Chardonnay has seen quite a few twists and turns in its popularity over the last few decades, but at last it’s coming into its own. Here are 5 Chardonnays from the Hunter Valley, NSW that embody this magnificent varietal and show its sceptics exactly what they’ve all been missing.
Australia’s oldest wine region and only a couple of hours north of Sydney, the Hunter Valley champions quite a few different wine varieties.
Verdelho, medium-bodied Shiraz and of course the Hunter’s iconic Semillons grow beautifully here. But a well-crafted Hunter Valley Chardonnay is a thing of real beauty.
A far cry from the giant wobbly blobs of butter that were the Chardonnays of the ‘80s, a modern Chardonnay is a bottle of minerality, depth and carefully harnessed power.
Yes, there is a bit of butter in some Chardonnays still. But the diacetyl compound from fermentation that produces such a buttery flavour is used as a fine tool rather than a sledgehammer.
Instead, stone fruit, vanilla, a little citrus and a wonderful creamy body lead the charge in this remarkable wine variety from one of Australia’s best regions.
5 iconic Hunter Valley Chardonnays you must try
Scarborough Wines’ The Obsessive Chardonnay
One of the pillars of the Hunter Valley wine region, the Scarborough family have stayed true to the traditional Chardonnay style even through the tough years when ordering a Chardy at a bar was social blasphemy.
The Obsessive, named in honour of the winery’s founder Ian ‘Scarbie’ Scarborough and his demanding standards, is a tour de force of a Chardonnay and easily one of our all-time favourites.
Fermented and matured for 15 months in select new French oak barrels, this rich, wholesome wine is full of roasted cashew, vanilla, brioche and oaky butter flavours blended cleverly with lemony citrus, ripe nectarine and barbecued peach.
Bimbadgen Estate’s McDonalds Road Chardonnay
Bimbadgen’s beautiful cellar door and distinctive bell tower featured on their labels (and which, by the way, is climate-controlled and used for wine storage) deserves a visit when you’re in the Hunter. For no other reason than to try their Chardonnays.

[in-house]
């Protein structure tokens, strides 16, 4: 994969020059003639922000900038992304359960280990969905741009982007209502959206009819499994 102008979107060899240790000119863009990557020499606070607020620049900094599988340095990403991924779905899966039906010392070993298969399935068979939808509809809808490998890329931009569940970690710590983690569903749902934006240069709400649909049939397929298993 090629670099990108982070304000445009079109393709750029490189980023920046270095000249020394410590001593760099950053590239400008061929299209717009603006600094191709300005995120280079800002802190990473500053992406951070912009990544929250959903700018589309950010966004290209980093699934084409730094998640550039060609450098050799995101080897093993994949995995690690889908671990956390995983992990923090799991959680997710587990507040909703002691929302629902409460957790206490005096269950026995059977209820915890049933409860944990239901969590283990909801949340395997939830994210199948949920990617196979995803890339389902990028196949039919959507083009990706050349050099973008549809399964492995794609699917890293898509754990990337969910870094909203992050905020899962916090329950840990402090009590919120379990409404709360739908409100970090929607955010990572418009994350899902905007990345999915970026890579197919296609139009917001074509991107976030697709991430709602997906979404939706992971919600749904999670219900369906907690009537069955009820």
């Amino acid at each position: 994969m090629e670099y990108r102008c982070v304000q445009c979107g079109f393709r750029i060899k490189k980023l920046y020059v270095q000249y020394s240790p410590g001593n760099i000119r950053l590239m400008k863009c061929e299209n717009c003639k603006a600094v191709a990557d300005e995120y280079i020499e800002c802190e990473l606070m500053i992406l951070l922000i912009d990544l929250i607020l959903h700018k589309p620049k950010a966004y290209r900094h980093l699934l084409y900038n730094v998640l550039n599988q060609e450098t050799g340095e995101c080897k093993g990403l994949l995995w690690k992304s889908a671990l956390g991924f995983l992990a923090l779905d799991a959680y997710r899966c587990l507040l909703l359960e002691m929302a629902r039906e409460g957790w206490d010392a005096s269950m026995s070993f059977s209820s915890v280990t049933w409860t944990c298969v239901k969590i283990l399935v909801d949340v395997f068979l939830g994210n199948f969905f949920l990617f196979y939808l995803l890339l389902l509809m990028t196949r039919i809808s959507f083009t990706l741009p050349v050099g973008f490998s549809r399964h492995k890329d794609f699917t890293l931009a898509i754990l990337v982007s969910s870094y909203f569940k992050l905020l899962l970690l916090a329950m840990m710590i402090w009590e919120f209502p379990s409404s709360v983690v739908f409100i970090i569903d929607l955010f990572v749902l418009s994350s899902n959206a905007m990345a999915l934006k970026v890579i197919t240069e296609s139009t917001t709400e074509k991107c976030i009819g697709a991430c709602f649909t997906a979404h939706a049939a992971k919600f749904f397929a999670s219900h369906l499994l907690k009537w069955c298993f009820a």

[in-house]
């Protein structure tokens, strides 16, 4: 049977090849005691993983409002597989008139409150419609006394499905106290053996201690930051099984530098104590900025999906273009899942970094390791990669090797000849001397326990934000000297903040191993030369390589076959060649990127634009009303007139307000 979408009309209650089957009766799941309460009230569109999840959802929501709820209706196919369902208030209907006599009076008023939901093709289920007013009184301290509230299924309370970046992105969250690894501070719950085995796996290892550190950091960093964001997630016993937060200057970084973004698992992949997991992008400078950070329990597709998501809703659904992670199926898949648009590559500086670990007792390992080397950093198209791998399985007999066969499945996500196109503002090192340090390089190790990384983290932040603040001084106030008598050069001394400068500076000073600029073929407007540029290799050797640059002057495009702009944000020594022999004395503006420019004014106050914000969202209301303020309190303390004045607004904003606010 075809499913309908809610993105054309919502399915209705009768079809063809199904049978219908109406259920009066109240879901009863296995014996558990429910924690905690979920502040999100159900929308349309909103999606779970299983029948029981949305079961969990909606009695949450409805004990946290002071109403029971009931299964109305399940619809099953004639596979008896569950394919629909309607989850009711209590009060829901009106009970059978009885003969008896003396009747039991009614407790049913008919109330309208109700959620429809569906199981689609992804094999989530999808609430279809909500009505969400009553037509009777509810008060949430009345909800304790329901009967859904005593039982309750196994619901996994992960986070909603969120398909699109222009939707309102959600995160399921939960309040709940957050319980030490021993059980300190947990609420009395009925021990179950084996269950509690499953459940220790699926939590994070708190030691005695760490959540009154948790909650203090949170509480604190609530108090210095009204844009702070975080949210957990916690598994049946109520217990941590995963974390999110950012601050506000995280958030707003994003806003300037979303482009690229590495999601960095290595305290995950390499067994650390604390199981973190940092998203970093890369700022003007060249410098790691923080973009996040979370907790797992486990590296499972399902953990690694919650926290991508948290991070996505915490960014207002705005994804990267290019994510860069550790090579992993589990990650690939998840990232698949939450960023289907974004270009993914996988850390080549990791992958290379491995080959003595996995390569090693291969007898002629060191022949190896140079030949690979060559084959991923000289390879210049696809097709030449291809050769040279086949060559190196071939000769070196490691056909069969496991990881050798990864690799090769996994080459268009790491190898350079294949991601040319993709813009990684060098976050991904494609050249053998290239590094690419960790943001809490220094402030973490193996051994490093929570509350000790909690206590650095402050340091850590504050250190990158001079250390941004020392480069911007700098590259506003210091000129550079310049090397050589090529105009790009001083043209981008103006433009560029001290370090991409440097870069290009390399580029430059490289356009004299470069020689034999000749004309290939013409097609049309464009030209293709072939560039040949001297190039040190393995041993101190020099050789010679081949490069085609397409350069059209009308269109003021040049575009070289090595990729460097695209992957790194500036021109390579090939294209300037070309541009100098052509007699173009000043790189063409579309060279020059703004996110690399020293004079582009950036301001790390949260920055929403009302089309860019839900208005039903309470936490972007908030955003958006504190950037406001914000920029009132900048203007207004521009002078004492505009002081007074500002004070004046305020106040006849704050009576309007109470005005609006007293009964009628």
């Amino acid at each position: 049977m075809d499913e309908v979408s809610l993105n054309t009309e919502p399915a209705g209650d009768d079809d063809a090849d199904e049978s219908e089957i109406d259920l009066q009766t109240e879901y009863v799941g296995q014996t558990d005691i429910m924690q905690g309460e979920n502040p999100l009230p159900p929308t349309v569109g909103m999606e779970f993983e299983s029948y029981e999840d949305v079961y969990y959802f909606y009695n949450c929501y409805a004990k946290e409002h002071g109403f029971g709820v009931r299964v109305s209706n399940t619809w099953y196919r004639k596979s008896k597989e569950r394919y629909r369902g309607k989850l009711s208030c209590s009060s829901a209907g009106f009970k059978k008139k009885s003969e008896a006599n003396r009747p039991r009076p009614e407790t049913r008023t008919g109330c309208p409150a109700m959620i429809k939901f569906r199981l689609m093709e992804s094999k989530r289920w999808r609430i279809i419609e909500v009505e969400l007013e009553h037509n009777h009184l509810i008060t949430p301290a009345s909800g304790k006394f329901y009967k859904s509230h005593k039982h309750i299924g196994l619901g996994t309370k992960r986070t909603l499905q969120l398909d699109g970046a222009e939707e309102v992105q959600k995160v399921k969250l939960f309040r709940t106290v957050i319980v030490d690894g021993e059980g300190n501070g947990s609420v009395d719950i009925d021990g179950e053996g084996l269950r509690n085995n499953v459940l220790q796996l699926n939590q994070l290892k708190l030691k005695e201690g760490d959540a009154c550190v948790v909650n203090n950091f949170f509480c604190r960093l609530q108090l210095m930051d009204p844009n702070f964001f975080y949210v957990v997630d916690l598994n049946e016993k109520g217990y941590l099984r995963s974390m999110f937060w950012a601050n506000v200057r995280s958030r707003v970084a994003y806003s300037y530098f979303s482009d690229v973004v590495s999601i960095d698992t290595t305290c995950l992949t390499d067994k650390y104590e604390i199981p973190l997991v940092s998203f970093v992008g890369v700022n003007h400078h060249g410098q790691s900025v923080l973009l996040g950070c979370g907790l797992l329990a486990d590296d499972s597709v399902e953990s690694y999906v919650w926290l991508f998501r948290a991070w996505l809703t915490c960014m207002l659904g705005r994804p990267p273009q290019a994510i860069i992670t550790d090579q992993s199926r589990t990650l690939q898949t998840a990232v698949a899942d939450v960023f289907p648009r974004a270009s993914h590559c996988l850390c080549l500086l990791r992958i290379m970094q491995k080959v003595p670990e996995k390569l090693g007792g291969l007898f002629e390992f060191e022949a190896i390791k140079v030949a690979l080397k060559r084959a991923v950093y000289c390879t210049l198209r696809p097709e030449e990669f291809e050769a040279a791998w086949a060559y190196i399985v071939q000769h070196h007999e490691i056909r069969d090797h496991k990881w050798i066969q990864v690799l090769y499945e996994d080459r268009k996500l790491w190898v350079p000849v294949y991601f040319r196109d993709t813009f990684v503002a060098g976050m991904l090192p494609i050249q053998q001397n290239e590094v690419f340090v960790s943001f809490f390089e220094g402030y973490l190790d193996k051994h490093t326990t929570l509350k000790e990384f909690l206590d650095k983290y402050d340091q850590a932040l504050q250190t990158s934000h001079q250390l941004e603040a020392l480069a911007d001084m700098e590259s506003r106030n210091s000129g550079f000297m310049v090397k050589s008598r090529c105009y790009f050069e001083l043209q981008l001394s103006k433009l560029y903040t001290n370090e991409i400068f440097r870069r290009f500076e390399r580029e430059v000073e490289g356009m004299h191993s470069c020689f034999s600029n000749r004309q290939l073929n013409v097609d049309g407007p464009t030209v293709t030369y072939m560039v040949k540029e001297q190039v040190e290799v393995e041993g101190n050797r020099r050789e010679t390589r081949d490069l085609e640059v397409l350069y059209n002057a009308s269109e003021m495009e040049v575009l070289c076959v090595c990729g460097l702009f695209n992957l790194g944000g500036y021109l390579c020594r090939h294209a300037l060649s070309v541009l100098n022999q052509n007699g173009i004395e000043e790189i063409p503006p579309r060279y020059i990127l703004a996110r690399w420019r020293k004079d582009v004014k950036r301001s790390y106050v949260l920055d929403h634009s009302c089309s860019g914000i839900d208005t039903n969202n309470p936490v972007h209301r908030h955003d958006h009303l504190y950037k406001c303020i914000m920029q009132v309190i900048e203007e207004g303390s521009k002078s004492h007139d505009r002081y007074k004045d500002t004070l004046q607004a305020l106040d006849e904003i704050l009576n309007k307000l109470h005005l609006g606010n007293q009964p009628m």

The McDonalds Road Chardonnay is a golden straw colour, full of melon, white peach and rich French oak aromas.
Light melon and citrus flavours match the nose and are balanced with more oak that lengthens the palate, all brought together with a caressing, creamy texture. A really sophisticated wine.
Silkman Wines’ Hunter Valley Chardonnay
There’s a reason why Silkman’s Shiraz was selected to be one of the four Hunter wines to go up against Grange at the 2021 HVWFF at the Wine Store. And that quality runs through to their Chardonnay too.
This is a contemporary Hunter Chardonnay, produced from an extremely small parcel of exceptional fruit, grown in the heart of Pokolbin.
In spite of its youth, there’s an elegance to this wine. And for those who like their Chardies oaky but still with plenty of fruit, you’ll love this one. Lively nectarine and citrus on the first sip leads out into a full-bodied, rich yet somehow still fresh finish.
Iron Gate Estate’s Chardonnay
No matter how many times you visit the Hunter Valley, there’s always another winery to discover. And somehow Iron Gate Estate has eluded us all this time… until now.
Portions of Iron Gate’s Chardonnay is fermented in a blend of Hungarian, French and American oak barrels, while the remainder is left to mature on lees in stainless steel tanks.
On the nose you get toasted almonds, chocolate banana, pastry and that distinctive Chardonnay charisma.
Initially there’s a taste of smooth citrus, stone fruit and playful sweetness until the slightest touch of oak comes that binds everything together. The finish is long with a generous mineral acidity.
Ridge View Estate’s Impressions Single Vineyard Chardonnay
Another tucked-away Hunter winery that’s only come onto our radar recently, Ridge View Estate’s Chardonnay is nothing less than a surprise.
This is a truly great Chardy that belies the dodgy label. Oaky on the nose, creamy from eight months on lees, and flavours of melon, white peach and light oak.
The result is a lightly structured, smooth wine with balanced fruit sharpness and sweetness. If they could make a strawberries and cream lolly for grownups, this would be it. Above all, this book should not be judged by its cover.
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Do you have a favourite Chardonnay? What’s your go-to winery in the Hunter Valley? Tell us in the comments!